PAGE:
Originally Posted by johnty
The Denver area finally got its first Dolby Atmos installation in an AMC theater with an ETX screen.
The most obvious changes in the auditorium were two rows of five speakers on the ceiling and six(!) large subwoofers hung from the ceiling in the back of the theater. The movie was G.I. Joe in RealD XL 3D.
I sat in the middle/middle of a virtually empty theater to critically listen to the new sound system. The “Leaf” logo had a nice dimensionality but lacked the ethereal any-point-in-the-room quality I was expecting. The movie made constant use of the (very hot) surround channels. I didn’t exactly have to strain to hear the screen speakers but I’ve never heard surrounds turned up to such a high level. I chalk it up to “new toy” syndrome where AMC wanted to make sure their upgrade was noticed. The bass was exemplary with the rear subs quite obvious at times.
I was surprised that I only heard the side surrounds from speakers directly to the left and right of me. I didn’t hear sound move along the wall as things panned front to back or vice versa.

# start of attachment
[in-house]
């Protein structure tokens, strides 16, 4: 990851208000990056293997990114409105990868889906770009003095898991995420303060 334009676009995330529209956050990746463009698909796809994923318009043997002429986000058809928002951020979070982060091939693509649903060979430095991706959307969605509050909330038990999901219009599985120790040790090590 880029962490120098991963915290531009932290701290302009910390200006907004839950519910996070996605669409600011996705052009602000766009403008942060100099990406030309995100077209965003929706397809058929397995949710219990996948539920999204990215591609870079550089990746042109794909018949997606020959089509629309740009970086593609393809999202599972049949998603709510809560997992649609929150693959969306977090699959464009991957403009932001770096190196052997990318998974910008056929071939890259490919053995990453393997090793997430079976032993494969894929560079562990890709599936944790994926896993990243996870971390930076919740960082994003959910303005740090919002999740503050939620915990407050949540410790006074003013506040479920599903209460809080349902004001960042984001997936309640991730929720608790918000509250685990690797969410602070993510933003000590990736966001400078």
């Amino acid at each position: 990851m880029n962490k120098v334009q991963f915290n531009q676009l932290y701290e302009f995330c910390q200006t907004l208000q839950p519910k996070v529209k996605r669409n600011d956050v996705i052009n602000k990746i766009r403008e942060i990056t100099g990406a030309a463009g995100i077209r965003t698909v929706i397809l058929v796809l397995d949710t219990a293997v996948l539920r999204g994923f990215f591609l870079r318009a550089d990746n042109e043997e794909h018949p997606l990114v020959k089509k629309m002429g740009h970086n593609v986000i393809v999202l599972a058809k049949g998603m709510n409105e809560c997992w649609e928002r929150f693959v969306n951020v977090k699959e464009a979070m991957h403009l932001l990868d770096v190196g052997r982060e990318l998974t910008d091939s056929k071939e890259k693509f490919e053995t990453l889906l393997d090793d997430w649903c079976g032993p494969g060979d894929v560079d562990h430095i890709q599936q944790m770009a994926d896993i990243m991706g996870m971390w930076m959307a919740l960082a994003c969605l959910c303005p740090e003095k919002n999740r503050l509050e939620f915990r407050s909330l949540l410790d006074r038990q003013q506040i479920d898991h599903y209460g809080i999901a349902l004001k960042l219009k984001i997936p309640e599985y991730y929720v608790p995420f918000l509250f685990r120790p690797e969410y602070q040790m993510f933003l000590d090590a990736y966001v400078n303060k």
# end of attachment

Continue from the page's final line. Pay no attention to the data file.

From the White Paper link in the first post of this thread, it appears that any speaker/channel/amp configuration is okay in an Atmos installation:
“In contrast to using all 64 output channels available, the Dolby Atmos format can
be accurately rendered in the cinema to other speaker configurations such as 7.1,
allowing the format (and associated benefits) to be used in existing theatres with no
change to amplifiers or speakers.”
The question is, did AMC reconfigure it’s surrounds to “one speaker-one amp” or did they just add the ceiling and subs and call it day? How can a person know if they’re going to a full-blown Atmos theater or one I would call Atmos-Lite? Anything in Dolby licensing that requires one surround speaker per channel before an auditorium can display the Atmos logo?
Unrelated question: How are most surround speakers wired to one physical 5.1 or 7.1 channel? If I’ve got nine right surrounds on one wall, wiring them in parallel would drop the impedance too low for the amp. If they’re in series it’s too inefficient. Do most theaters already use more than one amp for a set a surrounds?